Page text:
Over $60,000 Spent Per Household in Poverty

“According to the Census’s American Community Survey, the number of households with incomes below the poverty line in 2011 was 16,807,795,” the Senate Budget Committee notes. “If you divide total federal and state spending by the number of households with incomes below the poverty line, the average spending per household in poverty was $61,194 in 2011.”

via The Weekly Standard.

Yes, I know… it’s The Weekly Standard.  It’s biased.  But facts are facts.  It’s just math.  Someone crunch the numbers and prove this wrong.  One should note that the article points out that welfare spending includes money such as Pell Grants which are given to people in households above the poverty line.  So it’s honest that way.

But it’s just plain staggering to think about.  Where does all this money go?  Certainly a lot of bureaucrats pushing paper is part of the number.  But direct payments to the “poor” much be significant.  Now, I’m not suggesting that it’s fun to be poor… far from.  But we need to acknowledge that America has the richest poor people in the world.

The following are facts about persons defined as “poor” by the Census Bureau as taken from various government reports:

  • 80 percent of poor households have air conditioning. In 1970, only 36 percent of the entire U.S. population enjoyed air conditioning.
  • 92 percent of poor households have a microwave.
  • Nearly three-fourths have a car or truck, and 31 percent have two or more cars or trucks.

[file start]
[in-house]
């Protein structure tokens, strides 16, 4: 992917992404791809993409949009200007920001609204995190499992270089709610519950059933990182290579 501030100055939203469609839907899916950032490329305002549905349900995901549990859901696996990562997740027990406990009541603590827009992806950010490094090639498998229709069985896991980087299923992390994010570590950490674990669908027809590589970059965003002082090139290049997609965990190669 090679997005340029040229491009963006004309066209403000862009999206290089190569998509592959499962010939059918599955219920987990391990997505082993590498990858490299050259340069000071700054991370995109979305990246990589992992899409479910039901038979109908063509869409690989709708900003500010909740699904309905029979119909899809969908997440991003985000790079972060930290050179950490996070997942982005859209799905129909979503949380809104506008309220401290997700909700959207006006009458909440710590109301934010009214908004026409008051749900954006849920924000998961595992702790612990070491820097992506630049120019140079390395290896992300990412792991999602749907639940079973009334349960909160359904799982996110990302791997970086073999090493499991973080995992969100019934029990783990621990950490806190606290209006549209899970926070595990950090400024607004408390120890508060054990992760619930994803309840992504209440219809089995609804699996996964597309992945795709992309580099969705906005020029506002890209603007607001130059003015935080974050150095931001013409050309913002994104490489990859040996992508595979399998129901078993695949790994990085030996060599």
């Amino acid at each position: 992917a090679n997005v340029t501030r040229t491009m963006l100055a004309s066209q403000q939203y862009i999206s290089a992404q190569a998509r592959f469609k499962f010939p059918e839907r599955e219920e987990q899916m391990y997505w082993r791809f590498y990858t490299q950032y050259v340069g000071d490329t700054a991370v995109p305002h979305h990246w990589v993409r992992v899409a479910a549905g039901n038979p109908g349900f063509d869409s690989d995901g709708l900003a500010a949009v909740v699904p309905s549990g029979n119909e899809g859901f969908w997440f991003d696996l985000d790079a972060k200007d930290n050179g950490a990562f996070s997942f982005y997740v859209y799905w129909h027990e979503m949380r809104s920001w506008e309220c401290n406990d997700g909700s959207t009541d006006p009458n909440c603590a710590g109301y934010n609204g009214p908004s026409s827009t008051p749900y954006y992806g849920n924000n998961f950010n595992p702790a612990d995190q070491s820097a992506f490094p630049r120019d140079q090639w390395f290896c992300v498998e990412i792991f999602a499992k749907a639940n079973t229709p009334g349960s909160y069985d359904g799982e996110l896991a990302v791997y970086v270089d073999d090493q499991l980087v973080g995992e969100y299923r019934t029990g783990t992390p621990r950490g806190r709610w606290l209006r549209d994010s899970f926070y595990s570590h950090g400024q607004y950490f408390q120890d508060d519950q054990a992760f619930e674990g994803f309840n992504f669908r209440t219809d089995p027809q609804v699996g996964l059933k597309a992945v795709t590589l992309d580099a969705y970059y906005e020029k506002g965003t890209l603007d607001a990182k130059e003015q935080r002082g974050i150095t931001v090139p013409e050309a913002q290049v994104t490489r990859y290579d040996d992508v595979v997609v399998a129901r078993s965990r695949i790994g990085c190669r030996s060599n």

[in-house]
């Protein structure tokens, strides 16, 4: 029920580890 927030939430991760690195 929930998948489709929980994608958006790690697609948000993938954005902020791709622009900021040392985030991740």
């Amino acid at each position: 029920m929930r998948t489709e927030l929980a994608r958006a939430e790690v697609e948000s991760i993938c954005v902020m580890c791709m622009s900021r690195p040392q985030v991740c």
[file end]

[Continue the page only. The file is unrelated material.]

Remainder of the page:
• Nearly two-thirds have cable or satellite TV.
  • Two-thirds have at least one DVD player, and 70 percent have a VCR.
  • Half have a personal computer, and one in seven have two or more computers.
  • More than half of poor families with children have a video game system, such as an Xbox or PlayStation.
  • 43 percent have Internet access.
  • One-third have a wide-screen plasma or LCD TV.
  • One-fourth have a digital video recorder system, such as a TiVo.

via Heritage Foundation.

In America the poor receive food, shelter, medical care, even a cell phone.  The reality is a far cry from the perception many on the left would like you to believe whereby tens-of-thousands of starving children are dying in dirty streets because no one would give them a morsel of bread.  That’s just simply not the case.

More Americans Can’t Afford Banks

In the aftermath of one of the worst recessions in history, more Americans have limited or no interaction with banks, instead relying on check cashers and payday lenders to manage their finances, according to a new federal report.

Not only are these Americans more vulnerable to high fees and interest rates, but they are also cut off from credit to buy a car or a home or pay for college, the report from the Federal Deposit Insurance Corp. said.

Roughly 17 million adults are without a checking or savings account. Another 51 million adults have a bank account, but use pawnshops, payday lenders or rent-to-own services.  …

The study also found that one in four households, or 28.3 percent, either had one or no bank account. A third of these households said they do not have enough money to open and fund an account. Minorities, the unemployed, young people and lower-income households are least likely to have accounts.via The Washington Post.

Not a good sign.